2013; Crown/Random House
What if the characters who wouldn’t make it past the teaser of The Walking Dead became the only people who could survive an outbreak? Heck, the main characters in Fiend wouldn’t even have speaking parts in a zombie movie. The addicts in this novel would be “Methamphetamine Zombie” and “Junkie Zombie”, shambling towards the main characters.
Chase and his fellow addict Typewriter definitely have one of the best reasons for sleeping through the Zombie Apocalypse I’ve come across – a drug-addled meth bender. Holed up in one of the less reputable areas of the Twin Cities, they make it back to “reality” only to find it’s gone, replaced by a little girl attacking a dog in the street and eating it raw.
These two try to survive, and more importantly, secure a new supply of meth, with Chase’s ex-girlfriend and her current boyfriend. Fiend has a jarring mix of humor, surrealism and sudden violence that somehow works. It takes what can be a rote story of survival and makes its own spin on the tropes. The most likely zombie bait become, in this novel, the most unlikely survivors.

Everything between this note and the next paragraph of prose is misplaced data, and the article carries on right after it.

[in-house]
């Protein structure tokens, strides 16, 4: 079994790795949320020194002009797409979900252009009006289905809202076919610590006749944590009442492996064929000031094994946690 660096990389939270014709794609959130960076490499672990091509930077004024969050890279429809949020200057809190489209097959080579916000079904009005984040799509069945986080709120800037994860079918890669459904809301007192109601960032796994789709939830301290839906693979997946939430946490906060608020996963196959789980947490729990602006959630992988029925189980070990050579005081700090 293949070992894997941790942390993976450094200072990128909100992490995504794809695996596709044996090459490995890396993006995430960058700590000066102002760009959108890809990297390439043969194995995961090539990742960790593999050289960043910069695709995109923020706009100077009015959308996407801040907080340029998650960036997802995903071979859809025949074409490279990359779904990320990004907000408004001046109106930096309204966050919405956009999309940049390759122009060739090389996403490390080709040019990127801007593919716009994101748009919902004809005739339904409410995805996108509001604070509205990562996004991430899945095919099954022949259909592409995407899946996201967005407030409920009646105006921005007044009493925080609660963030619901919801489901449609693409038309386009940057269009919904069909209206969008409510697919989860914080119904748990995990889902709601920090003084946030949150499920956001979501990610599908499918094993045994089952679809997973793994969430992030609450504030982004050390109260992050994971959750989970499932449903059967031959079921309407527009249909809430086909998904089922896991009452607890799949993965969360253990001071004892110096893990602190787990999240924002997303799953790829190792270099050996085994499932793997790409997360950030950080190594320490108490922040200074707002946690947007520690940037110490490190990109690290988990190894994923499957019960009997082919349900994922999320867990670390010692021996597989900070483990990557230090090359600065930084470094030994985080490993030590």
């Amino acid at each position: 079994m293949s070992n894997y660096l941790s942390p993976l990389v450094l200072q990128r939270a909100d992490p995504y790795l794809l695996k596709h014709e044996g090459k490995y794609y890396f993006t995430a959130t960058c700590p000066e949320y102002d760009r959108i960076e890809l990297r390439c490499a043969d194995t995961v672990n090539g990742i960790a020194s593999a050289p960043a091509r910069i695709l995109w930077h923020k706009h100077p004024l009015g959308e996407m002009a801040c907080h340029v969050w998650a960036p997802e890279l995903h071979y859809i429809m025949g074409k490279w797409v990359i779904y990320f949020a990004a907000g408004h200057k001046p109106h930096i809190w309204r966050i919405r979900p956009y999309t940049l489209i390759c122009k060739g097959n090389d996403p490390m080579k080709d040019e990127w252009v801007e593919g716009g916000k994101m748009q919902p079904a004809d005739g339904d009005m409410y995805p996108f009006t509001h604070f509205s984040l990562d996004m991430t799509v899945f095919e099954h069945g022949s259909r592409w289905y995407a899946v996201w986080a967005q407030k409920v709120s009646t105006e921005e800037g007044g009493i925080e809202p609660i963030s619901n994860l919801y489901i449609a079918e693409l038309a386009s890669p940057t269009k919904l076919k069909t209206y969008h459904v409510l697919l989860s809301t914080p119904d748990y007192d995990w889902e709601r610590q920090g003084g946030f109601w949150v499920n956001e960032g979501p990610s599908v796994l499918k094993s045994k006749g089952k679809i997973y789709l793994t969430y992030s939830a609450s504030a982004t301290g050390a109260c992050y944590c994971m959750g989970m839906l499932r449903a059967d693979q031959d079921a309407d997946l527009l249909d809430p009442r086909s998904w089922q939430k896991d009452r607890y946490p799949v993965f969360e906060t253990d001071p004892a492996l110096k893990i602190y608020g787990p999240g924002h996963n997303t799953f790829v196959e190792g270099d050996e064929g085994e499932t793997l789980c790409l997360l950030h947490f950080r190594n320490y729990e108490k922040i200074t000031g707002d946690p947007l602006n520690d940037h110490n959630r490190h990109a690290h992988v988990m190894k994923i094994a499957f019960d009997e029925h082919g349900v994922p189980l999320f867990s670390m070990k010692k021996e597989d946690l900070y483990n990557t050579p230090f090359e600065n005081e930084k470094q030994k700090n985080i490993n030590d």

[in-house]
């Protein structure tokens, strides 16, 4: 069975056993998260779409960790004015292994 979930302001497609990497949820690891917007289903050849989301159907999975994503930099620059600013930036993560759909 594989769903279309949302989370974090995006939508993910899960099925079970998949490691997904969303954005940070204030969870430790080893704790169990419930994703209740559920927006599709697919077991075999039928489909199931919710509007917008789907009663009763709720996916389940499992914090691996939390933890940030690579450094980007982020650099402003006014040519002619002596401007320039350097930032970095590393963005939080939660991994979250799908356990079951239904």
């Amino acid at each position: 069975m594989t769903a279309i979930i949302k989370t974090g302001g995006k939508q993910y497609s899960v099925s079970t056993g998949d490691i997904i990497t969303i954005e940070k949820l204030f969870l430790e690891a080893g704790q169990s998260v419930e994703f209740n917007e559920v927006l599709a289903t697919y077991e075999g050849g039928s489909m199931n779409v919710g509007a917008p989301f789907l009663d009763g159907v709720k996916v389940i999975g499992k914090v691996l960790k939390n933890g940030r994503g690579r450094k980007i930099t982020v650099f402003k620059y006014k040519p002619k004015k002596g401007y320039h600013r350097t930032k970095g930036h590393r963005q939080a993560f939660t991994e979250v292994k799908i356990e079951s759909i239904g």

The very thing that’s helping these characters survive – meth – also the main reason they may not make it. Watching them balance those two opposing drives (think clearly or take more meth) when they can barely keep a coherent thought in their minds adds to the tension.
As I write this review, I’m just over halfway finished with Fiend. But even if the last 150 pages don’t match the first half, I’ll forgive a weak finish for a book that’s kept me reading.